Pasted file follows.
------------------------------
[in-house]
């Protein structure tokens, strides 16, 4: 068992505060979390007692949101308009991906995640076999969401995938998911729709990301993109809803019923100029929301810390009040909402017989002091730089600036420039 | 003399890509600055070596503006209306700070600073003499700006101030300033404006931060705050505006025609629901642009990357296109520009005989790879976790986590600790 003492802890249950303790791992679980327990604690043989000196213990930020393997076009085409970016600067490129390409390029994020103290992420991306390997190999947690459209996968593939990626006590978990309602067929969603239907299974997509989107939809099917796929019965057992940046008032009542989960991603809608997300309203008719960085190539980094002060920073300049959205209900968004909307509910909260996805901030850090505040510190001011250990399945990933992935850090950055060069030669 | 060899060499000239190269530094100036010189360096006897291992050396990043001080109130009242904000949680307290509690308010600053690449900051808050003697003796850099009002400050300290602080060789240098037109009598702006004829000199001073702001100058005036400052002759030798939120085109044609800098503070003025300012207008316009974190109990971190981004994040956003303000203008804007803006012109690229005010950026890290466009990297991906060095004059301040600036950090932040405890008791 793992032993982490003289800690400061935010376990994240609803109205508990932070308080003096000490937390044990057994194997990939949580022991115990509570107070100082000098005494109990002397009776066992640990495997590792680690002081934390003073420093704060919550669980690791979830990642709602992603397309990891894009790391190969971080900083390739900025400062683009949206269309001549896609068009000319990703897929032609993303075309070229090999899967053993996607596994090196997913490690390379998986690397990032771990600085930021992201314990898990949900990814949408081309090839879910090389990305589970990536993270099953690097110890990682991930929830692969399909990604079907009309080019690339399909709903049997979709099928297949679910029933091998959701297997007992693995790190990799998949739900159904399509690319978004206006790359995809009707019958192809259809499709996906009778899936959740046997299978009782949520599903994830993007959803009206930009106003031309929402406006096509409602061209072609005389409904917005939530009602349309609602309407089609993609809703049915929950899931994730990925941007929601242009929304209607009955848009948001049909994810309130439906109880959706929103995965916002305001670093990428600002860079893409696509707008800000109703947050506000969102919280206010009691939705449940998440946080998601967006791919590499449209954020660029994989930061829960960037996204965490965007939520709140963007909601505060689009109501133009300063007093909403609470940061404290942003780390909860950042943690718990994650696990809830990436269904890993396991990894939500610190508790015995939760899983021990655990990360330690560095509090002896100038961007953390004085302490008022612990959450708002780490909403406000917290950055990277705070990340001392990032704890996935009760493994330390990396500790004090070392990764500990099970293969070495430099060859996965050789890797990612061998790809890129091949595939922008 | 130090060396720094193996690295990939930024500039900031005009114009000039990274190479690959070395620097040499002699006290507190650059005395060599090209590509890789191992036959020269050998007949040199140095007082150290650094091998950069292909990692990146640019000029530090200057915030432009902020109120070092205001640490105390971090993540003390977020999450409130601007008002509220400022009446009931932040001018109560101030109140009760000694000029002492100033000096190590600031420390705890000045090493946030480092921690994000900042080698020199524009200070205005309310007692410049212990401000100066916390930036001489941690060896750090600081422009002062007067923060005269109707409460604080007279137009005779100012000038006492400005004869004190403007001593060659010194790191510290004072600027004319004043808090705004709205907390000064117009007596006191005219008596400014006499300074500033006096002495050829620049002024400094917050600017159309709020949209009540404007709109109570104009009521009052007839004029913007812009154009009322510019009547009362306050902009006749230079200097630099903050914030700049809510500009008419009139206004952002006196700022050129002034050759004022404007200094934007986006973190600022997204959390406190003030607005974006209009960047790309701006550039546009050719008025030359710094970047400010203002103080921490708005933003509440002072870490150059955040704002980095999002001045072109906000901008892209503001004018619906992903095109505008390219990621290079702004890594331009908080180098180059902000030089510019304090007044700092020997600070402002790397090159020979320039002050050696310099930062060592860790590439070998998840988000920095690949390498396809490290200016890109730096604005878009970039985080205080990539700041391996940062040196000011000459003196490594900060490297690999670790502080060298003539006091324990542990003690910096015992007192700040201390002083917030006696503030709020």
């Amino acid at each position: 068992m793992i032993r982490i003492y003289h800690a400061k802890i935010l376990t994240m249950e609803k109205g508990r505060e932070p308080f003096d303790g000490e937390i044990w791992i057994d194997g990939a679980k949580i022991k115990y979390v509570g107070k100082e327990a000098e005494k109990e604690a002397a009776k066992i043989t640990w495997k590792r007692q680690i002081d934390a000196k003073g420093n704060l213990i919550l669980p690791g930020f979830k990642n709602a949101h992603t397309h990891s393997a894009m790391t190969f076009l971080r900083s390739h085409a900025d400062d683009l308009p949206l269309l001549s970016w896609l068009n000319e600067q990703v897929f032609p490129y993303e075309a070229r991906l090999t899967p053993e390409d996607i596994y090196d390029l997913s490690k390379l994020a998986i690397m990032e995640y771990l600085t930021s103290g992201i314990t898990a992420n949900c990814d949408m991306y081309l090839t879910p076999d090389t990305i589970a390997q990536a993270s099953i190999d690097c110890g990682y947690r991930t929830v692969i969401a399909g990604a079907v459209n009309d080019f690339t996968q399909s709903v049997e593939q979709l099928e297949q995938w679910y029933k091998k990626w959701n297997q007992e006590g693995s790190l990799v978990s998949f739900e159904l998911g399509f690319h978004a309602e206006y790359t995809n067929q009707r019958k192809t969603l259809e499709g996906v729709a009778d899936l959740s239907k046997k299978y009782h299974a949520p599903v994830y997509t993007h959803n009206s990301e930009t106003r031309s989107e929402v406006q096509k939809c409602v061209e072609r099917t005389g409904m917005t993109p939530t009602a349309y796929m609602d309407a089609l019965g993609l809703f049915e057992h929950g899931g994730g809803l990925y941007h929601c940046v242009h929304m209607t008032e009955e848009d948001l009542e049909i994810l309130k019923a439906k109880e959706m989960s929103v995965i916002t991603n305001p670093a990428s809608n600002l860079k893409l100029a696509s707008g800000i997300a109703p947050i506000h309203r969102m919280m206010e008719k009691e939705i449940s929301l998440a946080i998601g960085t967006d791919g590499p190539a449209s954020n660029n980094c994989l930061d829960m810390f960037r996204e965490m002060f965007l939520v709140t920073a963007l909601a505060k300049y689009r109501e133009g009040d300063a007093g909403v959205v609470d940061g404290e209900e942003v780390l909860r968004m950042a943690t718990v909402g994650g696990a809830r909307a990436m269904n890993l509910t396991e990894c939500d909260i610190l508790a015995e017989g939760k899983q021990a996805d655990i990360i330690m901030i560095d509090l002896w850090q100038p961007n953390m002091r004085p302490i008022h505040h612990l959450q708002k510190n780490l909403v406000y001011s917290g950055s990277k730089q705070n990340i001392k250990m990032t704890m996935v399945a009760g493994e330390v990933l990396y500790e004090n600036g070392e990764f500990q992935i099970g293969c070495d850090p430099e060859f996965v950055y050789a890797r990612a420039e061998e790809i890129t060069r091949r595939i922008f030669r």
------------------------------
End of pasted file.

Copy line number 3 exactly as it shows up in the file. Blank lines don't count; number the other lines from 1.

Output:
């Amino acid at each position: 068992m793992i032993r982490i003492y003289h800690a400061k802890i935010l376990t994240m249950e609803k109205g508990r505060e932070p308080f003096d303790g000490e937390i044990w791992i057994d194997g990939a679980k949580i022991k115990y979390v509570g107070k100082e327990a000098e005494k109990e604690a002397a009776k066992i043989t640990w495997k590792r007692q680690i002081d934390a000196k003073g420093n704060l213990i919550l669980p690791g930020f979830k990642n709602a949101h992603t397309h990891s393997a894009m790391t190969f076009l971080r900083s390739h085409a900025d400062d683009l308009p949206l269309l001549s970016w896609l068009n000319e600067q990703v897929f032609p490129y993303e075309a070229r991906l090999t899967p053993e390409d996607i596994y090196d390029l997913s490690k390379l994020a998986i690397m990032e995640y771990l600085t930021s103290g992201i314990t898990a992420n949900c990814d949408m991306y081309l090839t879910p076999d090389t990305i589970a390997q990536a993270s099953i190999d690097c110890g990682y947690r991930t929830v692969i969401a399909g990604a079907v459209n009309d080019f690339t996968q399909s709903v049997e593939q979709l099928e297949q995938w679910y029933k091998k990626w959701n297997q007992e006590g693995s790190l990799v978990s998949f739900e159904l998911g399509f690319h978004a309602e206006y790359t995809n067929q009707r019958k192809t969603l259809e499709g996906v729709a009778d899936l959740s239907k046997k299978y009782h299974a949520p599903v994830y997509t993007h959803n009206s990301e930009t106003r031309s989107e929402v406006q096509k939809c409602v061209e072609r099917t005389g409904m917005t993109p939530t009602a349309y796929m609602d309407a089609l019965g993609l809703f049915e057992h929950g899931g994730g809803l990925y941007h929601c940046v242009h929304m209607t008032e009955e848009d948001l009542e049909i994810l309130k019923a439906k109880e959706m989960s929103v995965i916002t991603n305001p670093a990428s809608n600002l860079k893409l100029a696509s707008g800000i997300a109703p947050i506000h309203r969102m919280m206010e008719k009691e939705i449940s929301l998440a946080i998601g960085t967006d791919g590499p190539a449209s954020n660029n980094c994989l930061d829960m810390f960037r996204e965490m002060f965007l939520v709140t920073a963007l909601a505060k300049y689009r109501e133009g009040d300063a007093g909403v959205v609470d940061g404290e209900e942003v780390l909860r968004m950042a943690t718990v909402g994650g696990a809830r909307a990436m269904n890993l509910t396991e990894c939500d909260i610190l508790a015995e017989g939760k899983q021990a996805d655990i990360i330690m901030i560095d509090l002896w850090q100038p961007n953390m002091r004085p302490i008022h505040h612990l959450q708002k510190n780490l909403v406000y001011s917290g950055s990277k730089q705070n990340i001392k250990m990032t704890m996935v399945a009760g493994e330390v990933l990396y500790e004090n600036g070392e990764f500990q992935i099970g293969c070495d850090p430099e060859f996965v950055y050789a890797r990612a420039e061998e790809i890129t060069r091949r595939i922008f030669r």